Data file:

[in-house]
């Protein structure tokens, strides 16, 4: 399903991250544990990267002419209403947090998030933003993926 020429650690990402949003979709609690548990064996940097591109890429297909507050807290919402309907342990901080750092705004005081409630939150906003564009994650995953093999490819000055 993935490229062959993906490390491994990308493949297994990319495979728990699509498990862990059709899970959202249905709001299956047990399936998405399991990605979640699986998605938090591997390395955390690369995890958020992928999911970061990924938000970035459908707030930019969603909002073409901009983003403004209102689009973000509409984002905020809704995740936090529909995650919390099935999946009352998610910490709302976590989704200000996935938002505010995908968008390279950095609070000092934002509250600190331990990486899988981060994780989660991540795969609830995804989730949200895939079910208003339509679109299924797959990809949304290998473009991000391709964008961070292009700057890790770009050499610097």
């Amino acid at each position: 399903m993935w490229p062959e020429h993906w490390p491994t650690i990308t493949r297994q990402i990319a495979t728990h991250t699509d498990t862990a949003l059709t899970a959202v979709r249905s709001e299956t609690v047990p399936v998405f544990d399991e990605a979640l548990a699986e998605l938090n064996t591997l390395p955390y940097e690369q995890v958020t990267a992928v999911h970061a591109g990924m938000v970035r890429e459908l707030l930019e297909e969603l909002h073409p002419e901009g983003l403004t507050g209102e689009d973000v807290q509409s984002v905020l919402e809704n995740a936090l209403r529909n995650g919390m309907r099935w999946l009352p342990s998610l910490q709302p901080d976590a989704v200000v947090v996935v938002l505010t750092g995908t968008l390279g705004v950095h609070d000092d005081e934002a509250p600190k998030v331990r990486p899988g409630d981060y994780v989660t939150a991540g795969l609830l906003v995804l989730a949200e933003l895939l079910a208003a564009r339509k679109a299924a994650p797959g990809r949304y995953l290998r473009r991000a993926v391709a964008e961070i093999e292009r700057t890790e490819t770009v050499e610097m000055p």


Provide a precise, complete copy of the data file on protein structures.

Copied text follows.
[in-house]
């Protein structure tokens, strides 16, 4: 399903991250544990990267002419209403947090998030933003993926 020429650690990402949003979709609690548990064996940097591109890429297909507050807290919402309907342990901080750092705004005081409630939150906003564009994650995953093999490819000055 993935490229062959993906490390491994990308493949297994990319495979728990699509498990862990059709899970959202249905709001299956047990399936998405399991990605979640699986998605938090591997390395955390690369995890958020992928999911970061990924938000970035459908707030930019969603909002073409901009983003403004209102689009973000509409984002905020809704995740936090529909995650919390099935999946009352998610910490709302976590989704200000996935938002505010995908968008390279950095609070000092934002509250600190331990990486899988981060994780989660991540795969609830995804989730949200895939079910208003339509679109299924797959990809949304290998473009991000391709964008961070292009700057890790770009050499610097």
């Amino acid at each position: 399903m993935w490229p062959e020429h993906w490390p491994t650690i990308t493949r297994q990402i990319a495979t728990h991250t699509d498990t862990a949003l059709t899970a959202v979709r249905s709001e299956t609690v047990p399936v998405f544990d399991e990605a979640l548990a699986e998605l938090n064996t591997l390395p955390y940097e690369q995890v958020t990267a992928v999911h970061a591109g990924m938000v970035r890429e459908l707030l930019e297909e969603l909002h073409p002419e901009g983003l403004t507050g209102e689009d973000v807290q509409s984002v905020l919402e809704n995740a936090l209403r529909n995650g919390m309907r099935w999946l009352p342990s998610l910490q709302p901080d976590a989704v200000v947090v996935v938002l505010t750092g995908t968008l390279g705004v950095h609070d000092d005081e934002a509250p600190k998030v331990r990486p899988g409630d981060y994780v989660t939150a991540g795969l609830l906003v995804l989730a949200e933003l895939l079910a208003a564009r339509k679109a299924a994650p797959g990809r949304y995953l290998r473009r991000a993926v391709a964008e961070i093999e292009r700057t890790e490819t770009v050499e610097m000055p």